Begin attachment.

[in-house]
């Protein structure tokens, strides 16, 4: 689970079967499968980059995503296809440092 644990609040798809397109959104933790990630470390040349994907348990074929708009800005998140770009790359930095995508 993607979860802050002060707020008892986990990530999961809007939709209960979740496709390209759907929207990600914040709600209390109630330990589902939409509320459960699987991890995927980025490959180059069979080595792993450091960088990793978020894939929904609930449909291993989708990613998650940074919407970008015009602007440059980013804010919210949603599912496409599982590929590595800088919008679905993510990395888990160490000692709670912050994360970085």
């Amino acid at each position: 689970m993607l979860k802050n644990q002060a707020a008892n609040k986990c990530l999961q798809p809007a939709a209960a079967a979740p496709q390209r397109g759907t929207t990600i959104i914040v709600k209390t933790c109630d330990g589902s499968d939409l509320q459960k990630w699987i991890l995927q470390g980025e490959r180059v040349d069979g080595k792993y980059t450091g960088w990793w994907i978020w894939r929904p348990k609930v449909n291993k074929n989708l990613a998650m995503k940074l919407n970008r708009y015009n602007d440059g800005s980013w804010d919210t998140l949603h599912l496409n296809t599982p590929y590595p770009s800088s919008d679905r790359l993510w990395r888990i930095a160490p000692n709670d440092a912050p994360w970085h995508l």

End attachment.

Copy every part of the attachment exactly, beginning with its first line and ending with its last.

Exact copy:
[in-house]
């Protein structure tokens, strides 16, 4: 689970079967499968980059995503296809440092 644990609040798809397109959104933790990630470390040349994907348990074929708009800005998140770009790359930095995508 993607979860802050002060707020008892986990990530999961809007939709209960979740496709390209759907929207990600914040709600209390109630330990589902939409509320459960699987991890995927980025490959180059069979080595792993450091960088990793978020894939929904609930449909291993989708990613998650940074919407970008015009602007440059980013804010919210949603599912496409599982590929590595800088919008679905993510990395888990160490000692709670912050994360970085």
């Amino acid at each position: 689970m993607l979860k802050n644990q002060a707020a008892n609040k986990c990530l999961q798809p809007a939709a209960a079967a979740p496709q390209r397109g759907t929207t990600i959104i914040v709600k209390t933790c109630d330990g589902s499968d939409l509320q459960k990630w699987i991890l995927q470390g980025e490959r180059v040349d069979g080595k792993y980059t450091g960088w990793w994907i978020w894939r929904p348990k609930v449909n291993k074929n989708l990613a998650m995503k940074l919407n970008r708009y015009n602007d440059g800005s980013w804010d919210t998140l949603h599912l496409n296809t599982p590929y590595p770009s800088s919008d679905r790359l993510w990395r888990i930095a160490p000692n709670d440092a912050p994360w970085h995508l």